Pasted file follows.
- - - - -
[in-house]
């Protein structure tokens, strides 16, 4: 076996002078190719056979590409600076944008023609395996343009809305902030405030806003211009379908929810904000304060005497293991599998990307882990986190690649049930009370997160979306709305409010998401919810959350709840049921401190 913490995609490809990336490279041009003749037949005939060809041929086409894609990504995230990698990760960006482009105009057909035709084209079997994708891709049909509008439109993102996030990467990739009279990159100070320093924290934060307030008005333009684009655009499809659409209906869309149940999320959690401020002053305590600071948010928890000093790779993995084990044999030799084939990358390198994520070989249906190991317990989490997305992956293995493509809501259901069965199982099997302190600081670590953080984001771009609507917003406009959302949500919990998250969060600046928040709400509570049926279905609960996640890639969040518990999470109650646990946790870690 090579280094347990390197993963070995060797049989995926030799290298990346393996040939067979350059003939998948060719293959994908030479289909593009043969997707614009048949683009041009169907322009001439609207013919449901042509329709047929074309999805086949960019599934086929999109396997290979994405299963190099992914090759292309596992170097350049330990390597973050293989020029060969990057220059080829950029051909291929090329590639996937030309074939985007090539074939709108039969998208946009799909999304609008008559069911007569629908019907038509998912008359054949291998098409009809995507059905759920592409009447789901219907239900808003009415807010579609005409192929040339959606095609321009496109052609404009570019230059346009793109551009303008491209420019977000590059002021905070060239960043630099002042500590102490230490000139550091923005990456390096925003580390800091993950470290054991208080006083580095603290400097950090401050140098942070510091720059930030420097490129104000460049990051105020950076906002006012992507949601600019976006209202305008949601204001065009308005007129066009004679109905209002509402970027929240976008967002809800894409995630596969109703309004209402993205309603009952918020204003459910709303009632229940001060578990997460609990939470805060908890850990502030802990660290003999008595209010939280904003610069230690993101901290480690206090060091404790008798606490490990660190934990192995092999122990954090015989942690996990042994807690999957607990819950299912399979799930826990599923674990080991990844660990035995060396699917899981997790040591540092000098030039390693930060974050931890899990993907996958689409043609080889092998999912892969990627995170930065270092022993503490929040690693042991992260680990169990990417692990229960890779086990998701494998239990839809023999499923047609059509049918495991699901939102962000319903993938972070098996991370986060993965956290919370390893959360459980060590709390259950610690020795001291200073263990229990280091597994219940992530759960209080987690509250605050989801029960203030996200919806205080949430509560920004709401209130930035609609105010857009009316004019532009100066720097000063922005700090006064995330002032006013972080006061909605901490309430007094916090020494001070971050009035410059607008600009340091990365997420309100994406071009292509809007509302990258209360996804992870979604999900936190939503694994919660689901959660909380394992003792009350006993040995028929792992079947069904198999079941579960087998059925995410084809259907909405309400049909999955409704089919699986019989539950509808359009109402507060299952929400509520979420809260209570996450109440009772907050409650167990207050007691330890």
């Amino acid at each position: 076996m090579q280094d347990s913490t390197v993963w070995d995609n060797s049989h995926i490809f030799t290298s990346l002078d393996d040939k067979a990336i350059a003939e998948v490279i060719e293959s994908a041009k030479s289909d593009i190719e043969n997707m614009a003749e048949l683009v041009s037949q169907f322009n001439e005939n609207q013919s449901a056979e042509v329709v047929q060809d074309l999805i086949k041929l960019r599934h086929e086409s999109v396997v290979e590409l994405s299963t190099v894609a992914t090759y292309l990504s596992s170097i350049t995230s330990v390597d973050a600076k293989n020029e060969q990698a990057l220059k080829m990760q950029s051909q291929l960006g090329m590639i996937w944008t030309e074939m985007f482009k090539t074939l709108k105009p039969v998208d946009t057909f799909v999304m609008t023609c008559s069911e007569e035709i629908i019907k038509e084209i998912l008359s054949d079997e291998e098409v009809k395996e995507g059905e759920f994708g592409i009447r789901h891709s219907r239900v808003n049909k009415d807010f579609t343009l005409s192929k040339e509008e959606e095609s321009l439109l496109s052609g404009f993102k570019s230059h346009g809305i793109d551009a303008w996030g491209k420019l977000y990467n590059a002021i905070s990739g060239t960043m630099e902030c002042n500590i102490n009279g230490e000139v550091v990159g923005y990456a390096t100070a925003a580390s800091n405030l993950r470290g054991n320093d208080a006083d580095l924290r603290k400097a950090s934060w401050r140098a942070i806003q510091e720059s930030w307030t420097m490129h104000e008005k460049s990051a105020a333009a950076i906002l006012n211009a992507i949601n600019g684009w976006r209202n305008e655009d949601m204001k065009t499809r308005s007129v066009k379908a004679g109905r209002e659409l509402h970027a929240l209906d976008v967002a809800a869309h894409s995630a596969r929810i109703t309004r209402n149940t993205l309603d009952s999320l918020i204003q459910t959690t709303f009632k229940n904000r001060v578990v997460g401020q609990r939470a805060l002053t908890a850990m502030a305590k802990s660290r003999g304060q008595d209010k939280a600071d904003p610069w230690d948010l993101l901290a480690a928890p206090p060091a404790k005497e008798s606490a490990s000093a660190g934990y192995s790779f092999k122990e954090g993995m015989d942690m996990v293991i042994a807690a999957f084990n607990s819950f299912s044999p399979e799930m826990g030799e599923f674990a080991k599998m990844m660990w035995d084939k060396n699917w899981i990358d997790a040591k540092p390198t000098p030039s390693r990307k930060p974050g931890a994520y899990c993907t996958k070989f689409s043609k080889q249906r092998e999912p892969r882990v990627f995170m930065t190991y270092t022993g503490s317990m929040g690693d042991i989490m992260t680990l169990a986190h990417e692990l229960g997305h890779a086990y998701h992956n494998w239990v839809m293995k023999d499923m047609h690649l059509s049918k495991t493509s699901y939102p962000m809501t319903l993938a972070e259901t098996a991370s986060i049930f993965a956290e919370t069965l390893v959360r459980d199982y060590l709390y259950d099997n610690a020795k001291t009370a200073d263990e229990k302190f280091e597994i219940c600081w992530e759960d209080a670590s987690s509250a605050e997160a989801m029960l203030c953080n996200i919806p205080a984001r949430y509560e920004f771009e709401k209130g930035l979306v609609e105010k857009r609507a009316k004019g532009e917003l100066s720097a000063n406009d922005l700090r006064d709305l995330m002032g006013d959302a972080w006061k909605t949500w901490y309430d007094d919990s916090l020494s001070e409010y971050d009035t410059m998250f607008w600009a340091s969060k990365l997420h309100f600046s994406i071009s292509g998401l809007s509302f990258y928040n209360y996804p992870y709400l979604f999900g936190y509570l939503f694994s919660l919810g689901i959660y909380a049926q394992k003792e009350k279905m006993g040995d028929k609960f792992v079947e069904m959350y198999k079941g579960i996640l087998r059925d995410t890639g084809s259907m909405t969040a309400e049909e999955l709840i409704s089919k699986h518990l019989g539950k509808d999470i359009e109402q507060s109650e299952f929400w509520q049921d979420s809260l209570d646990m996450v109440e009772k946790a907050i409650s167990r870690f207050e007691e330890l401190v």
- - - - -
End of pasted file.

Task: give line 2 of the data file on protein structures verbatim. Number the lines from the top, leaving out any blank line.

């Protein structure tokens, strides 16, 4: 076996002078190719056979590409600076944008023609395996343009809305902030405030806003211009379908929810904000304060005497293991599998990307882990986190690649049930009370997160979306709305409010998401919810959350709840049921401190 913490995609490809990336490279041009003749037949005939060809041929086409894609990504995230990698990760960006482009105009057909035709084209079997994708891709049909509008439109993102996030990467990739009279990159100070320093924290934060307030008005333009684009655009499809659409209906869309149940999320959690401020002053305590600071948010928890000093790779993995084990044999030799084939990358390198994520070989249906190991317990989490997305992956293995493509809501259901069965199982099997302190600081670590953080984001771009609507917003406009959302949500919990998250969060600046928040709400509570049926279905609960996640890639969040518990999470109650646990946790870690 090579280094347990390197993963070995060797049989995926030799290298990346393996040939067979350059003939998948060719293959994908030479289909593009043969997707614009048949683009041009169907322009001439609207013919449901042509329709047929074309999805086949960019599934086929999109396997290979994405299963190099992914090759292309596992170097350049330990390597973050293989020029060969990057220059080829950029051909291929090329590639996937030309074939985007090539074939709108039969998208946009799909999304609008008559069911007569629908019907038509998912008359054949291998098409009809995507059905759920592409009447789901219907239900808003009415807010579609005409192929040339959606095609321009496109052609404009570019230059346009793109551009303008491209420019977000590059002021905070060239960043630099002042500590102490230490000139550091923005990456390096925003580390800091993950470290054991208080006083580095603290400097950090401050140098942070510091720059930030420097490129104000460049990051105020950076906002006012992507949601600019976006209202305008949601204001065009308005007129066009004679109905209002509402970027929240976008967002809800894409995630596969109703309004209402993205309603009952918020204003459910709303009632229940001060578990997460609990939470805060908890850990502030802990660290003999008595209010939280904003610069230690993101901290480690206090060091404790008798606490490990660190934990192995092999122990954090015989942690996990042994807690999957607990819950299912399979799930826990599923674990080991990844660990035995060396699917899981997790040591540092000098030039390693930060974050931890899990993907996958689409043609080889092998999912892969990627995170930065270092022993503490929040690693042991992260680990169990990417692990229960890779086990998701494998239990839809023999499923047609059509049918495991699901939102962000319903993938972070098996991370986060993965956290919370390893959360459980060590709390259950610690020795001291200073263990229990280091597994219940992530759960209080987690509250605050989801029960203030996200919806205080949430509560920004709401209130930035609609105010857009009316004019532009100066720097000063922005700090006064995330002032006013972080006061909605901490309430007094916090020494001070971050009035410059607008600009340091990365997420309100994406071009292509809007509302990258209360996804992870979604999900936190939503694994919660689901959660909380394992003792009350006993040995028929792992079947069904198999079941579960087998059925995410084809259907909405309400049909999955409704089919699986019989539950509808359009109402507060299952929400509520979420809260209570996450109440009772907050409650167990207050007691330890």